Speaking at his offsite administrative office last week, Encore Boston Harbor President Robert DeSalvio highlighted the attractions the company hopes will make the casino stand out in an increasingly crowded Northeast market.
Much like the company's other properties, Encore Boston Harbor will feature millions of dollars in original artwork.
A carousel sculpture made up of 83,000 flowers and 11,000 jewels will greet visitors at the casino entry. Murano glass chandeliers will dangle from the gambling floor ceiling. And Koons' Popeye will stand sentry by the casino's meeting rooms.
"At the end of the day, people want to come for an experience," DeSalvio said. "Our team has spanned the globe to find very special touches. All of it creates a bespoke entertainment experience. It's a place for people to come back to time and time again."
With more than 8 million patrons expected to visit annually, DeSalvio also stressed the casino's efforts to ease traffic snarls, a major concern for long-suffering Boston residents and commuters.
Everett isn't on a subway line, but there will be free shuttles from nearby stations, a free local circulator bus through city neighborhoods, and coach buses departing from locations in New Hampshire and Massachusetts. The casino has also invested in shuttles to ferry patrons from downtown Boston's harbor front.
But residents - even those eagerly anticipating the casino's opening - remain skeptical.
"It's a nightmare now. I can't see how it gets any better," said Jake Mitchell, a lifelong Everett resident as he watched traffic crawl past the casino on a recent workday afternoon. "But I still can't wait to check it out. I'll just live there. I won't come home anymore."
Nearly all casinos that have opened in the Northeast in recent years - including Massachusetts' MGM Springfield and Plainridge Park - have struggled to meet revenue projections, and Encore will likely be no different, said Paul DeBolle, a professor at Lasell College in Newton, Massachusetts, who has been tracking regional casino revenues.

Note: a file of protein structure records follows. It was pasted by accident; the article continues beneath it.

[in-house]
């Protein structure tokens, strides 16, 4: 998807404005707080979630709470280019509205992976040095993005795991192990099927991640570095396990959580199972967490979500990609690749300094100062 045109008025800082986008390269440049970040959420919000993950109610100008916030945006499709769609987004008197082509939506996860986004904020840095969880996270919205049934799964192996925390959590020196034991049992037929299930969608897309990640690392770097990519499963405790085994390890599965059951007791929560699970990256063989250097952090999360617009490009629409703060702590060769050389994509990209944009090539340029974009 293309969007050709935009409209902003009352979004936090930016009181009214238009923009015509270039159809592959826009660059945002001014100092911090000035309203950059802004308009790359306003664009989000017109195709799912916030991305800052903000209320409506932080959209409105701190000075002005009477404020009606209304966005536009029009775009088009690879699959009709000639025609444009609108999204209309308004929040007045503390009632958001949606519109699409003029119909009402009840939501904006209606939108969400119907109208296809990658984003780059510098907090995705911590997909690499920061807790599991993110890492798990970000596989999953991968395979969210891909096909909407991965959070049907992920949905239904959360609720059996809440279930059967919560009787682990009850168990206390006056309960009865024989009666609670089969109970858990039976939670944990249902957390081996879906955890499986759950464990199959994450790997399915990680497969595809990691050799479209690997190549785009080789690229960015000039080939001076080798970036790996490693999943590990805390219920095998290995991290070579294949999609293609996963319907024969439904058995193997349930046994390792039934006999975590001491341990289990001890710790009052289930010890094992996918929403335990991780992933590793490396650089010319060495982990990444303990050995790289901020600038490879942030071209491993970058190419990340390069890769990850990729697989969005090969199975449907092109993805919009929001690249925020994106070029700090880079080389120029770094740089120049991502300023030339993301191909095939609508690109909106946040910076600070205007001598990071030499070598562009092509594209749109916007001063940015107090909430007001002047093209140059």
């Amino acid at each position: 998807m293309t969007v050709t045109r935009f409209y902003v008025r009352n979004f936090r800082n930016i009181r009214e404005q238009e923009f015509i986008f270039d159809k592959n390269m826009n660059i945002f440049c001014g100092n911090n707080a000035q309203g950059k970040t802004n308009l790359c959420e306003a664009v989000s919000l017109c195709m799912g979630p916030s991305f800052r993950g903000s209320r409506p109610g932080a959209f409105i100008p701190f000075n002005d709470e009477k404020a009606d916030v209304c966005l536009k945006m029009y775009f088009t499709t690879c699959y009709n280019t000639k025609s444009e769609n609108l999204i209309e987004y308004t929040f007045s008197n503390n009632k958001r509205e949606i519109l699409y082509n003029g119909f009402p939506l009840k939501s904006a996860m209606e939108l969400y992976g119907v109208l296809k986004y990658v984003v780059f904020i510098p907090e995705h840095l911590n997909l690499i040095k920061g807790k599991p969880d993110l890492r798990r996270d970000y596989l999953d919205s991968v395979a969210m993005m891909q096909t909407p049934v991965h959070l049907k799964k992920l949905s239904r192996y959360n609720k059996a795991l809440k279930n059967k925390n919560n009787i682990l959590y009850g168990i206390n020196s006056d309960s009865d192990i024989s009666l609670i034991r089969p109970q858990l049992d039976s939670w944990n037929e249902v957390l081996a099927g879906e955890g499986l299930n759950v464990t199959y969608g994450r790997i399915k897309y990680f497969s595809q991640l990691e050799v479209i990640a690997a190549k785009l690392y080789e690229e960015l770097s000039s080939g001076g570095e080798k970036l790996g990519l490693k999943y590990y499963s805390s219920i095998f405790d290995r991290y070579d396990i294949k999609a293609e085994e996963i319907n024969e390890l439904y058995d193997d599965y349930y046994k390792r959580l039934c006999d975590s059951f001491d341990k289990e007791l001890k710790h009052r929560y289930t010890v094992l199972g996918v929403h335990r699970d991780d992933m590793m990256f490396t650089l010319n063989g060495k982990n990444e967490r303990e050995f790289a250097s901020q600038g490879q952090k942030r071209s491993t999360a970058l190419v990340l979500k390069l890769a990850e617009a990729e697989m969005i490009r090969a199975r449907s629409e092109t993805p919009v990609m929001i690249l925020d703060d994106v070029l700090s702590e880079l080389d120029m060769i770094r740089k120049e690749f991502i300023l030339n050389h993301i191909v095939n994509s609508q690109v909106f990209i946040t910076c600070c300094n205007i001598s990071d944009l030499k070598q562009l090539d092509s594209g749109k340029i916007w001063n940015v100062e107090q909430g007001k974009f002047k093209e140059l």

He and other experts predict the property will pull in around $600 million in revenues from gambling, short of the more than $800 million the casino predicted in its first year. State lawmakers have taken a similarly conservative view, projecting it will generate about $540 million from gambling. The state will collect 25% of the casino's gambling revenues.
"Wynn is clearly banking on their ability to attract Asian 'whales' and other wealthy gamblers from around the world," said Clyde Barrow, a political science professor at the University of Texas-Rio Grande Valley who has long studied Northeast casinos. "But it doesn't make sense to me why anyone would fly right over Las Vegas to visit Everett, Massachusetts."
But Encore Boston Harbor might be better placed than others to meet its lofty revenue goals because it holds a "virtual monopoly" on the Boston-area as owner of the lone gambling license for the affluent and populous region, said Alex Bumazhny, an analyst with the ratings agency Fitch.
Rival MGM Springfield is an hour and a half away, Connecticut's Indian casinos are nearly a two hours' drive, and other casinos closer to Boston offer fewer amenities, he said.
The controversies that have recently marred the company also shouldn't dim the casino's prospects, Bumazhny said.
Casino regulators in Massachusetts and Nevada hit Wynn Resorts with $55 million in fines and other penalties after determining officials failed to investigate allegations of sexual misconduct against Steve Wynn, the company's founder.
Wynn has denied the misconduct allegations but resigned as CEO last year. And the company, weeks before opening, negotiated to sell the Everett casino to MGM, but those talks ended amid public criticism.
DeSalvio said the company remains bullish on Everett.
"For us, we've never moved off our original projections," he said. "People are going love the interior of the building, and when they walk out on that harbor walk and see what was done out there, I think they'll agree this is a unique and special place."
By: PHILIP MARCELO, Associated Press